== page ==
• Perpetual Emigrating Fund The Church inaugurated the Perpetual Emigrating Fund Company (PEF) in 1849. The PEF used Church assets and private contributions to assist poor emigrants from the eastern U.S. and Europe on their journey to the Salt Lake Valley. The funds were extended as a loan rather than as a gift, and sponsored emigrants signed a note obligating themselves to repay the PEF after they arrived in Utah. This obligation could be met through cash, commodities, or labor. It is estimated that prior to its dismantling in 1887, the PEF assisted more than 30,000 people to travel to Utah by wagon, by pulling a handcart or (after 1869) by rail. Peacock, William, 1866, Perpetual Emigration Fund (Book)-Microfilm 25686 Peacock, Phillis, 1866, Perpetual Emigration Fund (Book)-Microfilm 25686 Peacock, Martha, 1866, Perpetual Emigration Fund (Book)-Microfilm 25686 Peacock, Thomas, 1866, Perpetual Emigration Fund (Book)-Microfilm 25686 Peacock, Clara, 1866, Perpetual Emigration Fund (Book)-Microfilm 25686 William Peacock Jr. and Phyllis Hyom Peacock along with their three youngest children: Martha, Thomas Joseph, and Clara Elizabeth Jane. 6 Jun 1866 Departed: Liverpool, England aboard the ship “St Mark” 24 Jul 1866 Arrived: New York, New York, USA 26 Jul 1866 Departed: New York 3 Aug 1866 Arrived: Wyoming, Nebraska 8 Aug-1866 Departed: Wyoming, Nebraska with Scott Co. and Lowery Co. 8 Oct-1866 Scott Co. Arrived: Salt Lake City, Utah, William, and 2 children 22 Oct-1866 Lowery Co. Arrived: Salt Lake City, Utah, Phyllis & Martha (SEE NOTES at end) The family made their home in Smithfield, Cache Co., Utah Smithfield, Cache Co., Utah William and Phyllis Peacock were sealed, 28 Nov 1866, at Endowment House, Salt Lake City, Utah, William Peacock, Jr. Died 25 May 1875, Smithfield, Cache, Utah Phyllis Hyom Peacock Died 12 Oct 1890 at SLC, Utah; buried at Smithfield,Cache Co.,Utah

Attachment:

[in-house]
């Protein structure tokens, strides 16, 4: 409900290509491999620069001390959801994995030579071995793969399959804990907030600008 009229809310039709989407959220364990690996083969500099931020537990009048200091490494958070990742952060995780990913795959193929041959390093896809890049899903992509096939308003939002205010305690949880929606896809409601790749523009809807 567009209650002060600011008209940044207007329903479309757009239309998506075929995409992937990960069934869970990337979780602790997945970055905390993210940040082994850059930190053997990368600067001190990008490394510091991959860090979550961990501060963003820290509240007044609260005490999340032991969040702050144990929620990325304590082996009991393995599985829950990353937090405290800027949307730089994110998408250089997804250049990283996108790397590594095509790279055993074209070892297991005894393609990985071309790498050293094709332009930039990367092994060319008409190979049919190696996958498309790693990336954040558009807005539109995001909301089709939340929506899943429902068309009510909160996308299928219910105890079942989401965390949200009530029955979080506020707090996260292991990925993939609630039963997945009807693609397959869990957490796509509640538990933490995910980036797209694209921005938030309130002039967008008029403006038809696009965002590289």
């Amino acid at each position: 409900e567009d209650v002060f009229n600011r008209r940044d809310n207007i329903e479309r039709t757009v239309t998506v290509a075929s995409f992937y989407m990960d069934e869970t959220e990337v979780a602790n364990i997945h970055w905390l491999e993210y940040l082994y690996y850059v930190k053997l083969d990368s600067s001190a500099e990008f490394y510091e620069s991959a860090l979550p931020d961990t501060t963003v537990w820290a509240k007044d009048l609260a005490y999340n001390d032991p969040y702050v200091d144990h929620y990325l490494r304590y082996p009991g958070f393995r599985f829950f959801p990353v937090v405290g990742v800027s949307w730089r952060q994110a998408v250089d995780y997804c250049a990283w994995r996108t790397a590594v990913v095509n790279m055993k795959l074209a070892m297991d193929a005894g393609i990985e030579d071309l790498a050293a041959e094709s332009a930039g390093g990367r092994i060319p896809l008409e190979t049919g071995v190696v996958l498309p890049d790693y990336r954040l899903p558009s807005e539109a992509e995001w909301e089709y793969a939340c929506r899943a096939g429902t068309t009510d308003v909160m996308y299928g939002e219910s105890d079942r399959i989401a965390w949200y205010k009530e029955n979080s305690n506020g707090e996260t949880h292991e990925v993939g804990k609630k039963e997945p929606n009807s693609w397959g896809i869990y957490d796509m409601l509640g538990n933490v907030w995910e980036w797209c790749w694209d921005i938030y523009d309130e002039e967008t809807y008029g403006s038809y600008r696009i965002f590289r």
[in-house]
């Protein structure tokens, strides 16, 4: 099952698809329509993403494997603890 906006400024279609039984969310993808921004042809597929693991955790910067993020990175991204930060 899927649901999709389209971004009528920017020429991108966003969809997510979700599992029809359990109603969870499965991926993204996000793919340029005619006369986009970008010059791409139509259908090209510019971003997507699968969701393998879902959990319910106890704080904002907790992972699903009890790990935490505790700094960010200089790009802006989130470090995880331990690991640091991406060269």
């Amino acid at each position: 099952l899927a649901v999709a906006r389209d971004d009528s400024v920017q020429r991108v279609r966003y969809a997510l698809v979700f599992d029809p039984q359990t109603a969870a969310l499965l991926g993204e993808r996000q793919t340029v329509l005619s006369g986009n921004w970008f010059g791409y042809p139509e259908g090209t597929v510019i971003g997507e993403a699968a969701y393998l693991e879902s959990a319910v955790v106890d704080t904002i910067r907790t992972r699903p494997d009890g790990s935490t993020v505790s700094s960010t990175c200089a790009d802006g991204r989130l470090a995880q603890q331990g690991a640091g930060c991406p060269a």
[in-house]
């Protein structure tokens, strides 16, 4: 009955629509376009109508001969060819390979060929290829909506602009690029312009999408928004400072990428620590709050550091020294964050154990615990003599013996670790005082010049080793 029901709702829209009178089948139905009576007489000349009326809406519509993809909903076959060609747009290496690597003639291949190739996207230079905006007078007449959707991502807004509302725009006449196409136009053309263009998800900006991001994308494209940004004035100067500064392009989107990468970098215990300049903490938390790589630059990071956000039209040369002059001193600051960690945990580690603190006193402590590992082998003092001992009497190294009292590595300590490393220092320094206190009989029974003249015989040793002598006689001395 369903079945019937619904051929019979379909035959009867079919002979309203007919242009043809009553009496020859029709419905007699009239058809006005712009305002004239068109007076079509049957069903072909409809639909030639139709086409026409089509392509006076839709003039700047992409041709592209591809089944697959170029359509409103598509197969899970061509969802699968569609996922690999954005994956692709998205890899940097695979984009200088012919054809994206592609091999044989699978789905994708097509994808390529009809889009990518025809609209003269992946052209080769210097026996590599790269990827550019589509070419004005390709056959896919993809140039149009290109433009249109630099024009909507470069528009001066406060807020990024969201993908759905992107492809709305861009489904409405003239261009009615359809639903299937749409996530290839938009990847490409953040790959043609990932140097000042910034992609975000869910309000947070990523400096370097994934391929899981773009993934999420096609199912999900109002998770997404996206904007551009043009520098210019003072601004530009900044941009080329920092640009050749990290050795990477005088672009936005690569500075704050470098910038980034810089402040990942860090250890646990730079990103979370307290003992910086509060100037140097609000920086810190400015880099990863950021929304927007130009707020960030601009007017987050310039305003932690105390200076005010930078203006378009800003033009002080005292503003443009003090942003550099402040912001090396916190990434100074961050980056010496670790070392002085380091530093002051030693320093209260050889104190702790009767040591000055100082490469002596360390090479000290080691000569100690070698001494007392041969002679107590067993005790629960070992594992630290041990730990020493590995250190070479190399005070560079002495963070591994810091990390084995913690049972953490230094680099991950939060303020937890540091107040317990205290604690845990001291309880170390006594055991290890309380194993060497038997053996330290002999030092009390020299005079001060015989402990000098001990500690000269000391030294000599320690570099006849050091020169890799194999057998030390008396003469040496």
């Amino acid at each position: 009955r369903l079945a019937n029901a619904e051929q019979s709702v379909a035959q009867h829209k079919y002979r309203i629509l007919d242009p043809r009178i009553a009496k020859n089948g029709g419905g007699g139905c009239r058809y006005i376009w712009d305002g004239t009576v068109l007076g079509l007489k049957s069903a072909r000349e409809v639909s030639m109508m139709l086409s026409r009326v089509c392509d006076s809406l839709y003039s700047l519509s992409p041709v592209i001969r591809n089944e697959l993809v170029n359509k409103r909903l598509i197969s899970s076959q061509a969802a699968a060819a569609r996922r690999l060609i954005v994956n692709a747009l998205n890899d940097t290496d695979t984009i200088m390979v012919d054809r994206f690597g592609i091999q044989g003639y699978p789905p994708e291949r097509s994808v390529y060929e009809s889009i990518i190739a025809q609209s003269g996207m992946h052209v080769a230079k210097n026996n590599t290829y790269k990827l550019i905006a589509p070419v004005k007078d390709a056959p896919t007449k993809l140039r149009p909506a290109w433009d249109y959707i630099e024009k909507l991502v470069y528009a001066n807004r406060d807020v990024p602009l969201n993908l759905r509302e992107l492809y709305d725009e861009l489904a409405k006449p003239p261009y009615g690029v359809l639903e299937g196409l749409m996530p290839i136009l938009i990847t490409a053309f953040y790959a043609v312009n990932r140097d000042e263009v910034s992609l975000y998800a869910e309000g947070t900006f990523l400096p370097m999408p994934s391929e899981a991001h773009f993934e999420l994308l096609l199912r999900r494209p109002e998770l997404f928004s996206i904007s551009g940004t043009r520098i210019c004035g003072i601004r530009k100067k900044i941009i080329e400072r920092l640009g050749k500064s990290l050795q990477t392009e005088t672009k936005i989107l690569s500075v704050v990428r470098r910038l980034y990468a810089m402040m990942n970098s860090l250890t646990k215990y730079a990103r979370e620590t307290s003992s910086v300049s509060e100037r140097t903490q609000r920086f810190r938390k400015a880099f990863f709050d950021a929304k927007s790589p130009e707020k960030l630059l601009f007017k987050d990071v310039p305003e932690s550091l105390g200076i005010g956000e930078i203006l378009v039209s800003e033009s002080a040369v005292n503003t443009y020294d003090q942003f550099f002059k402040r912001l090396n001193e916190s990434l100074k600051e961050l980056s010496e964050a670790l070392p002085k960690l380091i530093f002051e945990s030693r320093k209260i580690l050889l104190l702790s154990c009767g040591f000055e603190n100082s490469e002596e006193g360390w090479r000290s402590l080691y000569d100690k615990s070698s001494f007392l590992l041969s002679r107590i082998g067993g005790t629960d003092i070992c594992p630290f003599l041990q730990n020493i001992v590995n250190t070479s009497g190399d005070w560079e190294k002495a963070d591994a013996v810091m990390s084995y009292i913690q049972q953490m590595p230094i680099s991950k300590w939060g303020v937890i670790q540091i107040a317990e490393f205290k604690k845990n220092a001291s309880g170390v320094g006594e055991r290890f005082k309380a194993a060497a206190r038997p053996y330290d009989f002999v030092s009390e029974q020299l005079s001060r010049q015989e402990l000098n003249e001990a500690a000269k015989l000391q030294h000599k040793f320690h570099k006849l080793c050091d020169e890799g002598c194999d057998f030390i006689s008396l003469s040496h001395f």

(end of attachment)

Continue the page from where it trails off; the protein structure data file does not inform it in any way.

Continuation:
• FOLLOWING IS AN ACCOUNT OF THEIR IMMIGRATION FROM ENGLAND TO UTAH. ST MARK PASSENGER LIST MORMON IMMIGRATION INDEX British Mission Registers PEACOCK, William <1810> St.Mark 1866 Age:56 Origin: England Occ:Painter Note:BMR,p.291. PEACOCK, Thomas J. <1851> St.Mark 1866 Age:15 Origin: England Occ:Laborer PEACOCK, Clara E. J.<1855>St.Mark 1866 Age:11 Origin: England PEACOCK, Phillis <1810> St.Mark 1866 Age:56 Origin: England Occ:Wife Note: SMR, p.291; Listed on the St. Mark [6 Jun 1966]"Did not go"(BMR). PEACOCK, Martha <1848> St.Mark 1866 Age:18 Origin: England Occ:Spinster Note: SMR, p. 291; Listed on the St. Mark [6 Jun 1866]"Did not go"(BMR). I believe: Phyllis Hyom Peacock<1810> Age 56 and daughter Martha Peacock<1848> Age 18 DID GO & were aboard the St Mark. Probably as paid passengers. (SEE NOTE AT END). Ship: St. Mark http://mormonmigration.lib.byu.edu/Search/showDetails/db:MM_MII/t:voyage/id:335/keywords:St.+Mark+1866 Date of Departure: 6 Jun 1866 Port of Departure: Liverpool, England LDS Immigrants: 104, Church Leader: Alfred Stevens Date of Arrival: 24 Jul 1866, Port of Arrival: New York, New York The second cabin was occupied by 95 adult passengers, members of the Church of Latter-day Saints. Elder Alfred Stevens, an English sea captain, was appointed president and unanimously sustained by the vote of the Saints. The Saints were suitably instructed in relation to the voyage, and were promised a safe passage on conditions of due diligence to all their duties. . . ." Autobiography and Diary of William Edmund Gooch ". . . On the 6th June 1866 instant the fine packet ship Saint Mark cleared from Liverpool for New York, carrying several hundred emigrants. The second cabin was occupied by 95 adult passengers, members of the Church of Latter- day Saints. Elder Alfred Stevens, an English sea captain, was appointed president and unanimously sustained by the vote of the Saints. The Saints were suitably instructed in relation to the voyage, and were promised a safe passage on conditions of due diligence to all their duties. . . ." Autobiography and Diary of William Edmund Gooch […] 4 June 1866 - Through the wonderful assistance of the Lord I am safe on board the ship St. Mark leaving all I had behind me. Nothing but divine power could have brought me away from my beloved family. 15 June 1866 I have a little work to teach a few boys since the 9th but some seem to care more for play and eating then come an hour to receive instruction. We have many things yet to learn before Zion is perfected 27 June 1866 - I have been poorly for the last 4 days haven taken cold and have stomach disorders. Windy. Brought on bad circulation. The ordinance received and feel better. Lord, strengthen my heart and faith in thee. 29 June 1866 – […] I am in tolerable health this morning.